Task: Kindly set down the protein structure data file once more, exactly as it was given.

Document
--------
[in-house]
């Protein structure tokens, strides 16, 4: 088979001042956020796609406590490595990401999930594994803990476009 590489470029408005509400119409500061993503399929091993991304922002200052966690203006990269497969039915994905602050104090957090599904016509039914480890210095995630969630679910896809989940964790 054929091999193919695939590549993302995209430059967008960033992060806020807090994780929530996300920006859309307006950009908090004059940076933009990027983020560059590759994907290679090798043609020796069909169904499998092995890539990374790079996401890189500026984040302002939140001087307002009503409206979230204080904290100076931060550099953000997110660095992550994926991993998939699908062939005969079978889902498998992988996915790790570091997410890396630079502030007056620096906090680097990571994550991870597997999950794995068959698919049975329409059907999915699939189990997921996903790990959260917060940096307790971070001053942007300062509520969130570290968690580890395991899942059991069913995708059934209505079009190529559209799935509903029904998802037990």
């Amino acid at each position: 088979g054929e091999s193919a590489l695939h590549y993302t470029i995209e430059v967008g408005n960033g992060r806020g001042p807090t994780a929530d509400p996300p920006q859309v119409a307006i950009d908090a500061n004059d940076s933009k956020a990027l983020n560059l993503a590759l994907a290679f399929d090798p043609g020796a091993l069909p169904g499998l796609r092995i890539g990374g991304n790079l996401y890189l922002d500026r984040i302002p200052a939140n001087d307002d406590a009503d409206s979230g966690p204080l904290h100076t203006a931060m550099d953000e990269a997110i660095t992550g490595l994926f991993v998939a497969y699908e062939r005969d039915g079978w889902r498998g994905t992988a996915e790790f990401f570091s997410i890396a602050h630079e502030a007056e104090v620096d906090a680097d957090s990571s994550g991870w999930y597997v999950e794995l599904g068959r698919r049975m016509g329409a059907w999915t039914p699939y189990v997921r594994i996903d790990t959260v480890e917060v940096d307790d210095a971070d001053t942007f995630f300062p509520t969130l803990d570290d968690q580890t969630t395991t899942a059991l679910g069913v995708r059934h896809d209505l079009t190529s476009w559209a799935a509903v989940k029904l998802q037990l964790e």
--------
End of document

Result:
[in-house]
């Protein structure tokens, strides 16, 4: 088979001042956020796609406590490595990401999930594994803990476009 590489470029408005509400119409500061993503399929091993991304922002200052966690203006990269497969039915994905602050104090957090599904016509039914480890210095995630969630679910896809989940964790 054929091999193919695939590549993302995209430059967008960033992060806020807090994780929530996300920006859309307006950009908090004059940076933009990027983020560059590759994907290679090798043609020796069909169904499998092995890539990374790079996401890189500026984040302002939140001087307002009503409206979230204080904290100076931060550099953000997110660095992550994926991993998939699908062939005969079978889902498998992988996915790790570091997410890396630079502030007056620096906090680097990571994550991870597997999950794995068959698919049975329409059907999915699939189990997921996903790990959260917060940096307790971070001053942007300062509520969130570290968690580890395991899942059991069913995708059934209505079009190529559209799935509903029904998802037990």
């Amino acid at each position: 088979g054929e091999s193919a590489l695939h590549y993302t470029i995209e430059v967008g408005n960033g992060r806020g001042p807090t994780a929530d509400p996300p920006q859309v119409a307006i950009d908090a500061n004059d940076s933009k956020a990027l983020n560059l993503a590759l994907a290679f399929d090798p043609g020796a091993l069909p169904g499998l796609r092995i890539g990374g991304n790079l996401y890189l922002d500026r984040i302002p200052a939140n001087d307002d406590a009503d409206s979230g966690p204080l904290h100076t203006a931060m550099d953000e990269a997110i660095t992550g490595l994926f991993v998939a497969y699908e062939r005969d039915g079978w889902r498998g994905t992988a996915e790790f990401f570091s997410i890396a602050h630079e502030a007056e104090v620096d906090a680097d957090s990571s994550g991870w999930y597997v999950e794995l599904g068959r698919r049975m016509g329409a059907w999915t039914p699939y189990v997921r594994i996903d790990t959260v480890e917060v940096d307790d210095a971070d001053t942007f995630f300062p509520t969130l803990d570290d968690q580890t969630t395991t899942a059991l679910g069913v995708r059934h896809d209505l079009t190529s476009w559209a799935a509903v989940k029904l998802q037990l964790e």